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It's redundant to write the two dots above the е in the word все in old orthography (because when it isnt a ё sound, ѣ is written), so why do some old russian bibles do it still? Some places they write все (which is always всё) and всё (even though its already obvious that it should be pronounced vsyo) is there a semantic, or other reason that changes the meaning behind it?

(1902 изданіе шестое) Всё - псаломъ 118:91, Екклес. 6:6, few others

Compare to все - бытіе 2:1, (over 800 occurances, very common)

Another interesting thing with ё, in the word издалека, which I have only ever heard pronounced издалека', sometimes can be found with ё - издалёка. I cant find anything on there being a difference in meaning, but here are examples anyway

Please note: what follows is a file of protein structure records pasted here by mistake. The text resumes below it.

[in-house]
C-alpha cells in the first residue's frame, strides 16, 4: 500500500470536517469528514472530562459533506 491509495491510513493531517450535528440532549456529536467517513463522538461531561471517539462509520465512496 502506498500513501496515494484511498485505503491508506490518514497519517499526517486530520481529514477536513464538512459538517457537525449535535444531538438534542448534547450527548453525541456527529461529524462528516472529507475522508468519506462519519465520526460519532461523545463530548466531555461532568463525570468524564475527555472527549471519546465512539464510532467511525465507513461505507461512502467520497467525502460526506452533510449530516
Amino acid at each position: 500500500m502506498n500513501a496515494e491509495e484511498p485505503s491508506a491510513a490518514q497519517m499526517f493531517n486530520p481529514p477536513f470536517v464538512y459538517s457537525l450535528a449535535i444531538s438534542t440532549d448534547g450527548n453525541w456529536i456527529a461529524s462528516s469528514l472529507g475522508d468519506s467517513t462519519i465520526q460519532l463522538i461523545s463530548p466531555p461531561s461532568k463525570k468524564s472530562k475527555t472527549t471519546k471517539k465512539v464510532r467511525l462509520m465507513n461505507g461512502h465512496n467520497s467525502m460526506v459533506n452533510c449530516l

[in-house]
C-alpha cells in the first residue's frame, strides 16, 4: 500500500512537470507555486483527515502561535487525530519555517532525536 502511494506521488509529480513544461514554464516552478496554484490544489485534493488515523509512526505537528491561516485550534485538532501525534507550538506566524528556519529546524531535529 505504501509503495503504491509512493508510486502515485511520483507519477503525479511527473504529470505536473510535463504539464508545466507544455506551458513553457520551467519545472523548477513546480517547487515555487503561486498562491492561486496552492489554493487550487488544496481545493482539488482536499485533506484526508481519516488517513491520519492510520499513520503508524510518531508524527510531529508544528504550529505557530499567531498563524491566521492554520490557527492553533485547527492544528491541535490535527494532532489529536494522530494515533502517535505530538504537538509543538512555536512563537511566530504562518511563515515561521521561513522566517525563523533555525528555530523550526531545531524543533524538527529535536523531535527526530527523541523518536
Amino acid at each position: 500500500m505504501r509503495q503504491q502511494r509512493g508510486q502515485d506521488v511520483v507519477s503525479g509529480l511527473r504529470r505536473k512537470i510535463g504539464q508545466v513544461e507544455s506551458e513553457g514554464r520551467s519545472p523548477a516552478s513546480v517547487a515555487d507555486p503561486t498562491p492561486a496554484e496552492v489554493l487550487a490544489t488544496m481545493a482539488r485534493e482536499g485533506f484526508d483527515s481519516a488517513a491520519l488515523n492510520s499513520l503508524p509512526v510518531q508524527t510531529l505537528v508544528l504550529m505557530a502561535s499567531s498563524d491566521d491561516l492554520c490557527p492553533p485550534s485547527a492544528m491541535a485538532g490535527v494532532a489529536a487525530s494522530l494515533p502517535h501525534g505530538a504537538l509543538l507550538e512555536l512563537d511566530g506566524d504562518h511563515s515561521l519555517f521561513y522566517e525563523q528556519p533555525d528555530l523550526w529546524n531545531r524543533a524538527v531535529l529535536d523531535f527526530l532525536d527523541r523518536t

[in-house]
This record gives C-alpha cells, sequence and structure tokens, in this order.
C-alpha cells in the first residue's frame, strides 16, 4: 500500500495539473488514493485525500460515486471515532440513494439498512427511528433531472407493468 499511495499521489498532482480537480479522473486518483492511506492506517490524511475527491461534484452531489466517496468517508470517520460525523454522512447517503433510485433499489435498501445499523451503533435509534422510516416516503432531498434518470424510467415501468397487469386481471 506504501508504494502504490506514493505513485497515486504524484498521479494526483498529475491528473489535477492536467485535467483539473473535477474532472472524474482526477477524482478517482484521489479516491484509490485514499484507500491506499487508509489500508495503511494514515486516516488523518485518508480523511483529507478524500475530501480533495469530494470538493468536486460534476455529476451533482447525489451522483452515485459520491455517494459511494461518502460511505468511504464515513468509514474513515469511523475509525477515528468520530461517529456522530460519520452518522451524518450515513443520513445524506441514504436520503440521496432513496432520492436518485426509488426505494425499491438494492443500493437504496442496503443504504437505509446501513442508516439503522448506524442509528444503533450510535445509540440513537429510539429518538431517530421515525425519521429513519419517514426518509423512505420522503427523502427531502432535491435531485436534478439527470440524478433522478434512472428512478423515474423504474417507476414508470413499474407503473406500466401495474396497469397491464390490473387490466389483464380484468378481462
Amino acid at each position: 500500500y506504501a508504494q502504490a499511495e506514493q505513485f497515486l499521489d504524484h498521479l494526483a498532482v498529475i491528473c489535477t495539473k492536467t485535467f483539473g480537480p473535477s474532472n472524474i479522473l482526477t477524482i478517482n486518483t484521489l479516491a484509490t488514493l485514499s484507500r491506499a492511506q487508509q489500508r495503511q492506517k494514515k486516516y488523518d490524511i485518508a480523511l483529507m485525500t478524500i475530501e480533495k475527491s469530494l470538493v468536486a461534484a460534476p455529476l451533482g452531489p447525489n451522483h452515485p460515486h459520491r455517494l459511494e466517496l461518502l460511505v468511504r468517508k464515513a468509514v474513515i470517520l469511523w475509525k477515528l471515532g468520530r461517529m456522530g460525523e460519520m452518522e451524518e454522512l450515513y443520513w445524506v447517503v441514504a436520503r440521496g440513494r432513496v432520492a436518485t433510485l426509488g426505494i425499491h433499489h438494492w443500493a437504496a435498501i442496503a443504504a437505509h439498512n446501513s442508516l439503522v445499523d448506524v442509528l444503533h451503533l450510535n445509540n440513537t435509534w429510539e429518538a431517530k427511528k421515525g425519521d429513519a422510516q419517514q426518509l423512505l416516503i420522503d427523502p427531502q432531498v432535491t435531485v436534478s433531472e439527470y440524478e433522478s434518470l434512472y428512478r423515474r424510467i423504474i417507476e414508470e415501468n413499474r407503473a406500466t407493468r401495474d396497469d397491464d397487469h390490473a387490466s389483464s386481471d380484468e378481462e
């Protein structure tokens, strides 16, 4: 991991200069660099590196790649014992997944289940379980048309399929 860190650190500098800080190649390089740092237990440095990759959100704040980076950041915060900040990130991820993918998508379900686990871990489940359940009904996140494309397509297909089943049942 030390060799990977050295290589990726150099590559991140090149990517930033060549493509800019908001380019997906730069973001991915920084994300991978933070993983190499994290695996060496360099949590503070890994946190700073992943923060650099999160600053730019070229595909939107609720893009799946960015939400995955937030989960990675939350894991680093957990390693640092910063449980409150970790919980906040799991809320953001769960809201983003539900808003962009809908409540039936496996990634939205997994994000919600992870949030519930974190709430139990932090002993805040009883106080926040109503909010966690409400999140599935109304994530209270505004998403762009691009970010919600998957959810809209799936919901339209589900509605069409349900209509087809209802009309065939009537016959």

Издалека - аввакумъ 1:8, марк 5:6

Издалёка - бытіе 22:4, исаія 43:6, 49:12

I think that издалека may have had two ways to pronounce it, and maybe the всё usage was just because they didnt have enough "е"s or something to print with but idk, i want to know if there is for sure no meaning or semantic difference.

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The use of e vs ё is not consistent in this edition of the Bible.

In all your examples, the words издалека and издалёка mean the same ("from far away"), as well as the words все and всё ("all" in singular neuter).

Other editions of the Synodal translation I could find online don't use ё at all.

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